SYDNEY (Reuters) - Australian police raided homes in Melbourne on Tuesday and charged one man with funding a terrorist organization in a crackdown on radical Islamists who authorities believe are supporting Middle East militants or planning attacks at home.
The operation, following information from the U.S. Federal Bureau of Investigation, was much smaller than raids earlier this month that authorities say thwarted a plan for a random beheading.
Australian police said they would accuse the unnamed 23-year-old, arrested on Tuesday, of having funneled around A$12,000 ($10,500) through a known and "proscribed terrorist organization" to a U.S. citizen.
"He had actually funded someone to travel from the United States to Syria and that person, we allege, is currently fighting in Syria," Australian Federal Police Assistant Commissioner Neil Gaughan told reporters.
Last week, counter-terrorism police in Melbourne shot and killed an 18-year-old, identified as Abdul Numan Haider, after he attacked them with a knife.
Police said Tuesday's raid was unrelated to that incident and there was no suggestion a further attack was planned.
Australia is concerned over the number of its citizens believed to be fighting with militant groups overseas, including a suicide bomber who killed three people in Baghdad in July and two men shown in images on social media holding the severed heads of Syrian soldiers.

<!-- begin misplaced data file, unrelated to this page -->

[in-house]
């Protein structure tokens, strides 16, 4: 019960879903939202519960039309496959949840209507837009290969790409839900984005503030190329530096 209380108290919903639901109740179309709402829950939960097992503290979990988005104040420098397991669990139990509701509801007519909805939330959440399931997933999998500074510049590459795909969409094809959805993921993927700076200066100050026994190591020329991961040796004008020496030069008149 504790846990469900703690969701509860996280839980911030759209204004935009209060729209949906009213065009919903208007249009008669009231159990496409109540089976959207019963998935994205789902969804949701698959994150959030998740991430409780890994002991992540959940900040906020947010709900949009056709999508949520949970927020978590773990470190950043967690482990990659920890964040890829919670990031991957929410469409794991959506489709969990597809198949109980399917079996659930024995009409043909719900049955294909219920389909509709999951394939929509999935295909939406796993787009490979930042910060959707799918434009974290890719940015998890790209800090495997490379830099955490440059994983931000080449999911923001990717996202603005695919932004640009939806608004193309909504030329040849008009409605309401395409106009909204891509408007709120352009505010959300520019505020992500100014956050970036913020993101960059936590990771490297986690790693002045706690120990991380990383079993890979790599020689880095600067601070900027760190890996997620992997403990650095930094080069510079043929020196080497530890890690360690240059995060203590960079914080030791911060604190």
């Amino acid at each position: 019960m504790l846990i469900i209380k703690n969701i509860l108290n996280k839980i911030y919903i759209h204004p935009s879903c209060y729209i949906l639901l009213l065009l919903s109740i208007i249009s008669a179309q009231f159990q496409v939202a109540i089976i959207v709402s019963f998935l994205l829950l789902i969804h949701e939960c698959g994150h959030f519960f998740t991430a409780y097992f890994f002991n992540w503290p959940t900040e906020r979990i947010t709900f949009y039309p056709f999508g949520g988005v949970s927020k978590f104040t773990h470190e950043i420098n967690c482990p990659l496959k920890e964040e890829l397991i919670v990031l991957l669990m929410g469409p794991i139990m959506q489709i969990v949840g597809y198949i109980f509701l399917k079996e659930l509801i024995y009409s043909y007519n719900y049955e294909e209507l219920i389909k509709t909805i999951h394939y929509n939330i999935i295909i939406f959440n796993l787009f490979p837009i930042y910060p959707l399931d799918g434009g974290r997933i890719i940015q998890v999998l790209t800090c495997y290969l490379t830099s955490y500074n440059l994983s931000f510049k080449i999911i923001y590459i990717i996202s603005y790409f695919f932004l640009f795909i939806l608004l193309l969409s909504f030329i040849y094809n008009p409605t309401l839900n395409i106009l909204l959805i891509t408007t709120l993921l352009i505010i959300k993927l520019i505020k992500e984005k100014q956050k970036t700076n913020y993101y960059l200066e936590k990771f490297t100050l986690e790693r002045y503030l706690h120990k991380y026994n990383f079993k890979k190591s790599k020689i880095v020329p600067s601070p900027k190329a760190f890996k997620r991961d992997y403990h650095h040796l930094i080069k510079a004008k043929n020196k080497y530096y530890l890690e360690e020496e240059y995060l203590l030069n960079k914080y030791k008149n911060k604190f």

Australian Prime Minister Tony Abbott has said at least 150 Australians are in the Middle East either fighting with, or supporting, Islamic State or other militant groups, a number that he said has increased in recent months.
At least 20 are believed by authorities to have returned to Australia and pose a security risk, and some 60 people have had their passports canceled.
The national security agency this month raised its four-tier threat level to "high" for the first time.
Prominent Australian Muslims say their community is being unfairly targeted by law enforcement agencies, and threatened by right-wing groups, because the government's tough policies aimed at combating radical Islamists threaten to create a backlash.
Police said Haider's family had received death threats after his shooting, while a man was arrested after allegedly carrying a large knife into a Muslim school in Sydney last week.
Australia has deployed troops and aircraft to the Middle East in preparation to join a U.S.-led coalition that has begun strikes against Islamic State militants. The Australian government is expected to sanction involvement of its forces in action in Iraq as early as Tuesday.
($1=1.1480 Australian dollar)
Editing by Cynthia Osterman, Paul Tait and Clarence Fernandez